One of the great joys of classic DVD/Blu-Ray collecting is being able to finally see restored/recovered movies I’ve only heard about, sometimes dreamt about. Better yet is the ability to share them with fellow buffs and friends, turning them on to long-forgotten stars, directors and Vitaphone. Yep, Vitaphone, the process with those cumbersome discs that synched up to the film and provided mucho laffs during sequences in Singin’ in the Rain. All of that techno-gremlin stuff really happened during that tumultuous transition period from silent to sound, and, to this day, one of my favorite subgenres is the hybrid picture, part-silent/part-talkie. A supreme and royally entertaining example of this can be savored via the recent made-to-order DVD-R Warner Archive release of 1929’s THE MAN AND THE MOMENT.
A risqué romantic comedy, MATM stems from the salacious quill of the notorious Elinor Glyn. Glyn rocked the 1920s with her sexy stories, one of which, It, became the culture-shock clarion call for all adventurous flappers. It became a mammoth bestseller and a blockbuster movie, putting the word, Glyn and star Clara Bow on the Jazz Age map. Of course, this sent the studios clamoring for more Glyn, and MATM famously rose to the occasion.
The plot revolves around a rich SOB rake, Michael Towne (Rod La Rocque), who is sort of engaged to hot but malevolently vicious vamp Viola (Gwen Lee). She’s not only a masterful witch (and all other rhyming names) of the first order; she even comes complete with her own human flying monkey (Robert Schable). She’s out to snare Towne, and it looks like that horror will be his fate. Wealthy bastard that he is, most folks (like me) are apt to wring our mitts with a cackling, “Good! You deserve it. And who cares?” Well, that is until one fateful, pre-Depression day, when the American affluent were otherwise engaged in that mercifully extinct display of asininity known as the yacht party. During an excruciating round of water Polo Boat (prefaced by the great title card: “No person ever dashed his brains out playing Polo Boat – because no person with any brains ever played Polo Boat.”), a sputtering sound is heard from above. And before you can say, “the Lindy Hop,” a private plane crashes into the ocean. The pilot, unhurt but dazed, emerges and, while members of the pampered 400 debate whether to rescue the poor wretch, we discover that the flyer is none other than a lady. And not just a lady, but a gorgeous one (while not a Howard Hawks movie, this scene is one of those Hawksian “Hey, you’re a girl!” moments). It’s ravishing Billie Dove as Joan Winslow.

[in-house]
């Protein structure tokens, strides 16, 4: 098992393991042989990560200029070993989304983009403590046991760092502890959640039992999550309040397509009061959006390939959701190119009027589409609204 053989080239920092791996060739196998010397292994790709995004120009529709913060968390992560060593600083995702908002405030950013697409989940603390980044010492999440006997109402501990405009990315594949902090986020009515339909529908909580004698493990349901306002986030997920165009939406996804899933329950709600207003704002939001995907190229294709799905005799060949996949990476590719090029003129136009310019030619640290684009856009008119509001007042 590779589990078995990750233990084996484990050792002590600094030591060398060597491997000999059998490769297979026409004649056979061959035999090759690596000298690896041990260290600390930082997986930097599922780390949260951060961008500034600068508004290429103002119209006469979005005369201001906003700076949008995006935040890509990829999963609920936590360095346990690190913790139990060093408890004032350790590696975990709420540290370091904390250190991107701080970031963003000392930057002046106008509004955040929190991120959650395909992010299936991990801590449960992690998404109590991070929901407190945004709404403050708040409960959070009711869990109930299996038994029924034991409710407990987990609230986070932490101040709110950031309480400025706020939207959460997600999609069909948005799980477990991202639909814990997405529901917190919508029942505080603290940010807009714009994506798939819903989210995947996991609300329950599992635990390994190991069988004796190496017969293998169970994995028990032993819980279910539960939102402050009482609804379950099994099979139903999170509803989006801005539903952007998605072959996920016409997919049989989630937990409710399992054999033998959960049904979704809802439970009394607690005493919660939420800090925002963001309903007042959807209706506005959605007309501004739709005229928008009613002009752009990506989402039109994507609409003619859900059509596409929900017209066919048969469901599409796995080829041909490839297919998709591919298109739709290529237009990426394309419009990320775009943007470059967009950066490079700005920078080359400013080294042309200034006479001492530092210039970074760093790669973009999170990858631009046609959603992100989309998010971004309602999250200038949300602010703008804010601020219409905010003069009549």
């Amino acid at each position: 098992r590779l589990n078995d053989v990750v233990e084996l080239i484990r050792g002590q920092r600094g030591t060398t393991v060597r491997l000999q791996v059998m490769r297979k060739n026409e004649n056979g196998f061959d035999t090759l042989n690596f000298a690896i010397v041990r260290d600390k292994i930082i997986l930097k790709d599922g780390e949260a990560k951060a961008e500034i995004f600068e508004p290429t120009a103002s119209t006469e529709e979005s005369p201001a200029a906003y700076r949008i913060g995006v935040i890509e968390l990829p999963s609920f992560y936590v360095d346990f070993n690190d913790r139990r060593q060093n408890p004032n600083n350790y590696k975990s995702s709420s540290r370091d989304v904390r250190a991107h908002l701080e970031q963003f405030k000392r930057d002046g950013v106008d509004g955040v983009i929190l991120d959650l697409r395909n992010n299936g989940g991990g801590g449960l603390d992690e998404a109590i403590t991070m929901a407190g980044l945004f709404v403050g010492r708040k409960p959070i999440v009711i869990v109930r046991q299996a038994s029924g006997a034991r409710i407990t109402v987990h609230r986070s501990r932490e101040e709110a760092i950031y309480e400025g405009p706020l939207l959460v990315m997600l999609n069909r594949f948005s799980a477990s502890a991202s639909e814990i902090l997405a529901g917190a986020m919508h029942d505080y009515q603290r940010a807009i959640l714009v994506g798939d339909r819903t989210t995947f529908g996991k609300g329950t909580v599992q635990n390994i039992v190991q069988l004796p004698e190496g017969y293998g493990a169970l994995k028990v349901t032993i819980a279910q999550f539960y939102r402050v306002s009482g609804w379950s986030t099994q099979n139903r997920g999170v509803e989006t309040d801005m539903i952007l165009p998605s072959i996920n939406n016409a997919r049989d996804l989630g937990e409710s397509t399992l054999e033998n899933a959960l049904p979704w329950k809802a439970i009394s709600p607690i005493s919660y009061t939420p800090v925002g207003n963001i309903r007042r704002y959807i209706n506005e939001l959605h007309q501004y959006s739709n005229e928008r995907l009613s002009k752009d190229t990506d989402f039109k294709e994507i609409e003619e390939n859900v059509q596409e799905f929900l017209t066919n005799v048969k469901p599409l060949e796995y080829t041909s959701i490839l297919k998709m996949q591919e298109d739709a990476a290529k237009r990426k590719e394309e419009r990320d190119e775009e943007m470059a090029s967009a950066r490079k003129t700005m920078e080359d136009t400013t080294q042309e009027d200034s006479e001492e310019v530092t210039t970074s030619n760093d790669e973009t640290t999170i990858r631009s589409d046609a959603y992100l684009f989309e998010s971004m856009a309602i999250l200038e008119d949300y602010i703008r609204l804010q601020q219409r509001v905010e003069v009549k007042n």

Instantly, the males dive in to save the woman; sadly, I imagine this includes the clucks who can’t swim. Michael is the winner, and soon, we learn that, like himself, Joan is in her own persecuted cage, being perilously guarded by a dastardly guardian (Charles Sellon, forever endeared to us Bijou addicts as It’s a Gift’s Mr. Muckle). Mostly because it’s Billie Dove (who looks amazing in her leather aviatrix togs), Mikey boldly suggests a marriage of convenience, a union that will get them both off the hook with their respective clawing predators. Dove agrees, but, as any hormonal teen will tell you, lecherous Towne’s ulterior motives comprise moving from platonic to play-tonic. Will the tempted Dove stop biting her lips and give in? Won’t tell ya, ‘cept that it IS a pre-Code movie. Oh, yeah, and vampy-trampy Viola hasn’t been sitting on the sidelines; she’s planning some sinister designs that even the Lifetime Movie folks have yet to conceive. With that patented, naughty Glyn touch, poor little rich Michael is in one helluva a sexual tug of war, the object being to see who will get Rod’s La Rocques off (or vice versa); in any event, it’s only a matter of time before the “it” hits the fan.